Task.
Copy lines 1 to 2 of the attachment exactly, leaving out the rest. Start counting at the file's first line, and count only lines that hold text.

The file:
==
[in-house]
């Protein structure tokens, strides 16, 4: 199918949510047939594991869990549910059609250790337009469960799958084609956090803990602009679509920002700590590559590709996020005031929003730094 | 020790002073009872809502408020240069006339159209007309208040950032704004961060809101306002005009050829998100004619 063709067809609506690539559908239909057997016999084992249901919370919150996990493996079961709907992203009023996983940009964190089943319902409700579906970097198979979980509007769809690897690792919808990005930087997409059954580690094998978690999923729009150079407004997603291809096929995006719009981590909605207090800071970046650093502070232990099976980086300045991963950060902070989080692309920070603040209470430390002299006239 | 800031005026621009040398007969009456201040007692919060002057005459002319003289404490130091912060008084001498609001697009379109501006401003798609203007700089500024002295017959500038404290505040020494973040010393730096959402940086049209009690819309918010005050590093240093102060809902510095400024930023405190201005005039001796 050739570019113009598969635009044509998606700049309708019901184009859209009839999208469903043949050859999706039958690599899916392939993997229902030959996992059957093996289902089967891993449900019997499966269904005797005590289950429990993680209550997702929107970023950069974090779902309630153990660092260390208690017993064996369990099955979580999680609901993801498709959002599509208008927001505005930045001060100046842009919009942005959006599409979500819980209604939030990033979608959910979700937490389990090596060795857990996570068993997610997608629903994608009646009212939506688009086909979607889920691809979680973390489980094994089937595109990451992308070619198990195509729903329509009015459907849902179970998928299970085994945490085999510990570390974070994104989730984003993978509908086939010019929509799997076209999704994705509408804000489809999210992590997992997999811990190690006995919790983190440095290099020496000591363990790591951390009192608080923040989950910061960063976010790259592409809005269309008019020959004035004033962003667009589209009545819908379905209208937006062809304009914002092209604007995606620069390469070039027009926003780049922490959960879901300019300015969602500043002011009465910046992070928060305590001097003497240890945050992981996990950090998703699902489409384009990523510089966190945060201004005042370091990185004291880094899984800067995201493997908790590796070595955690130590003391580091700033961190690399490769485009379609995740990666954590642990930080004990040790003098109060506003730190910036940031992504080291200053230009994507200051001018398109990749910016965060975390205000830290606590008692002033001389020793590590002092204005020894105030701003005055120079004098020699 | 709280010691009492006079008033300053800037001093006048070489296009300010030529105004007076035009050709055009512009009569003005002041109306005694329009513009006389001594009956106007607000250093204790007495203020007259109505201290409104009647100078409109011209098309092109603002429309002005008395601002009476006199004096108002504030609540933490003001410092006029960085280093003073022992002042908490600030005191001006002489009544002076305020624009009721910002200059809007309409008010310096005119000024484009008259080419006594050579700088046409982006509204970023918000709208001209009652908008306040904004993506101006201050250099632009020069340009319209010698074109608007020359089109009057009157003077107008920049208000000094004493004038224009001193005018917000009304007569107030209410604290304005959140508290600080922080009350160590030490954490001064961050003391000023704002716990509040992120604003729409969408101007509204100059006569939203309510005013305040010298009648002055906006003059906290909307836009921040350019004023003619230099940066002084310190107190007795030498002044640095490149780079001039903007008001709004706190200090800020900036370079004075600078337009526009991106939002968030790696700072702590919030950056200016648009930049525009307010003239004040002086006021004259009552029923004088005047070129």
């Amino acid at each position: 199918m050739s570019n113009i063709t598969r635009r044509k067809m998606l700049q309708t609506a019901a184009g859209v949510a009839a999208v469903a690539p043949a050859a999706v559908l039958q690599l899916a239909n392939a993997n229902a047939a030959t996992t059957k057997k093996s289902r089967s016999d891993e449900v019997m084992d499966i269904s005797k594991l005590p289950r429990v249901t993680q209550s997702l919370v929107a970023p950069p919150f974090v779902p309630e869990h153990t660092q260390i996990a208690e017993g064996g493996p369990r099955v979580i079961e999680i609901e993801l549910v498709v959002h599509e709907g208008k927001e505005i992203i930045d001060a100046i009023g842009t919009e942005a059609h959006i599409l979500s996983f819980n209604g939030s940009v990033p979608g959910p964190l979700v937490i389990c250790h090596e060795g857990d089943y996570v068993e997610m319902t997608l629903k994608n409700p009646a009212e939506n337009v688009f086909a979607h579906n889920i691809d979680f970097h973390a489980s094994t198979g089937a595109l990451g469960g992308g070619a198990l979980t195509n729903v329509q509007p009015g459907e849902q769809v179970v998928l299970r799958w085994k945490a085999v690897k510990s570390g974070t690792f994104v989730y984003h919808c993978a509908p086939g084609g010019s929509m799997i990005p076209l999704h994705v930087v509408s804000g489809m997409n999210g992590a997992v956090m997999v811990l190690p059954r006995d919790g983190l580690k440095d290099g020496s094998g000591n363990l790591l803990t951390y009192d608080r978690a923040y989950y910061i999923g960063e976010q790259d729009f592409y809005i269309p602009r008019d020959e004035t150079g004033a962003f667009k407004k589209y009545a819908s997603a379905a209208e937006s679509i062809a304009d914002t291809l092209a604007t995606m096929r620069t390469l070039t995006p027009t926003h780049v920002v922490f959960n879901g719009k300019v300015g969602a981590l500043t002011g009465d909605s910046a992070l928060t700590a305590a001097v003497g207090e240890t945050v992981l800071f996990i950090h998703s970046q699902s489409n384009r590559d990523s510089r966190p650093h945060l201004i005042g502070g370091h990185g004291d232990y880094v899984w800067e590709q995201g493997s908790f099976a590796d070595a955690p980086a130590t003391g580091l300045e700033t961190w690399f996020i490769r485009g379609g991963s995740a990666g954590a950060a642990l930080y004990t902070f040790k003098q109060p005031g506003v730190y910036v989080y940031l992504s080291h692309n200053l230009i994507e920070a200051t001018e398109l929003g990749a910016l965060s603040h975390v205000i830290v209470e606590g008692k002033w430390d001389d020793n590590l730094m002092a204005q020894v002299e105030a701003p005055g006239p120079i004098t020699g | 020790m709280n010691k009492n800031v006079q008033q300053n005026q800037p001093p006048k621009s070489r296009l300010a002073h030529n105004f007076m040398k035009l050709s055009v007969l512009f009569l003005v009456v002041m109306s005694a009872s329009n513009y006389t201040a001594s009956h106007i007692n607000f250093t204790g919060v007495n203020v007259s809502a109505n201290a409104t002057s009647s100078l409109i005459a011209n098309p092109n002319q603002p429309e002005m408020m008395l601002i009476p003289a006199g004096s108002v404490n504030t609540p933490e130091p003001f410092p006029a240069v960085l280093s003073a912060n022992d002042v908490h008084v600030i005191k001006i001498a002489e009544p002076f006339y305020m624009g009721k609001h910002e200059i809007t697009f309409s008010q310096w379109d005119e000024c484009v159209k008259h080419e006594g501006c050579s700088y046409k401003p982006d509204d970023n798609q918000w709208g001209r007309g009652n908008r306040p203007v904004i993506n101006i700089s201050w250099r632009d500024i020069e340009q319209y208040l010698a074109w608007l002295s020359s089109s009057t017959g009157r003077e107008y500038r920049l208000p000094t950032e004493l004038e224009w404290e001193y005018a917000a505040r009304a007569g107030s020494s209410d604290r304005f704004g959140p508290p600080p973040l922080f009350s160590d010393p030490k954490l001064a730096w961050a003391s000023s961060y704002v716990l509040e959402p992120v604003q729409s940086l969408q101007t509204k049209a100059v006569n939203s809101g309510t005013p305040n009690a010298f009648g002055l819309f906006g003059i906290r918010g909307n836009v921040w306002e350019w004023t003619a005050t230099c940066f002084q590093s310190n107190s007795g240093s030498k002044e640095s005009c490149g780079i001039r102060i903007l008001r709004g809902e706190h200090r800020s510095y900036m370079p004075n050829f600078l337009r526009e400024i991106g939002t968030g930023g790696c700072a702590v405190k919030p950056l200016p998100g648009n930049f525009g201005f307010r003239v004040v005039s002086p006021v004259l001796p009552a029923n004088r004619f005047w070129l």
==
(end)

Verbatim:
[in-house]
């Protein structure tokens, strides 16, 4: 199918949510047939594991869990549910059609250790337009469960799958084609956090803990602009679509920002700590590559590709996020005031929003730094 | 020790002073009872809502408020240069006339159209007309208040950032704004961060809101306002005009050829998100004619 063709067809609506690539559908239909057997016999084992249901919370919150996990493996079961709907992203009023996983940009964190089943319902409700579906970097198979979980509007769809690897690792919808990005930087997409059954580690094998978690999923729009150079407004997603291809096929995006719009981590909605207090800071970046650093502070232990099976980086300045991963950060902070989080692309920070603040209470430390002299006239 | 800031005026621009040398007969009456201040007692919060002057005459002319003289404490130091912060008084001498609001697009379109501006401003798609203007700089500024002295017959500038404290505040020494973040010393730096959402940086049209009690819309918010005050590093240093102060809902510095400024930023405190201005005039001796 050739570019113009598969635009044509998606700049309708019901184009859209009839999208469903043949050859999706039958690599899916392939993997229902030959996992059957093996289902089967891993449900019997499966269904005797005590289950429990993680209550997702929107970023950069974090779902309630153990660092260390208690017993064996369990099955979580999680609901993801498709959002599509208008927001505005930045001060100046842009919009942005959006599409979500819980209604939030990033979608959910979700937490389990090596060795857990996570068993997610997608629903994608009646009212939506688009086909979607889920691809979680973390489980094994089937595109990451992308070619198990195509729903329509009015459907849902179970998928299970085994945490085999510990570390974070994104989730984003993978509908086939010019929509799997076209999704994705509408804000489809999210992590997992997999811990190690006995919790983190440095290099020496000591363990790591951390009192608080923040989950910061960063976010790259592409809005269309008019020959004035004033962003667009589209009545819908379905209208937006062809304009914002092209604007995606620069390469070039027009926003780049922490959960879901300019300015969602500043002011009465910046992070928060305590001097003497240890945050992981996990950090998703699902489409384009990523510089966190945060201004005042370091990185004291880094899984800067995201493997908790590796070595955690130590003391580091700033961190690399490769485009379609995740990666954590642990930080004990040790003098109060506003730190910036940031992504080291200053230009994507200051001018398109990749910016965060975390205000830290606590008692002033001389020793590590002092204005020894105030701003005055120079004098020699 | 709280010691009492006079008033300053800037001093006048070489296009300010030529105004007076035009050709055009512009009569003005002041109306005694329009513009006389001594009956106007607000250093204790007495203020007259109505201290409104009647100078409109011209098309092109603002429309002005008395601002009476006199004096108002504030609540933490003001410092006029960085280093003073022992002042908490600030005191001006002489009544002076305020624009009721910002200059809007309409008010310096005119000024484009008259080419006594050579700088046409982006509204970023918000709208001209009652908008306040904004993506101006201050250099632009020069340009319209010698074109608007020359089109009057009157003077107008920049208000000094004493004038224009001193005018917000009304007569107030209410604290304005959140508290600080922080009350160590030490954490001064961050003391000023704002716990509040992120604003729409969408101007509204100059006569939203309510005013305040010298009648002055906006003059906290909307836009921040350019004023003619230099940066002084310190107190007795030498002044640095490149780079001039903007008001709004706190200090800020900036370079004075600078337009526009991106939002968030790696700072702590919030950056200016648009930049525009307010003239004040002086006021004259009552029923004088005047070129």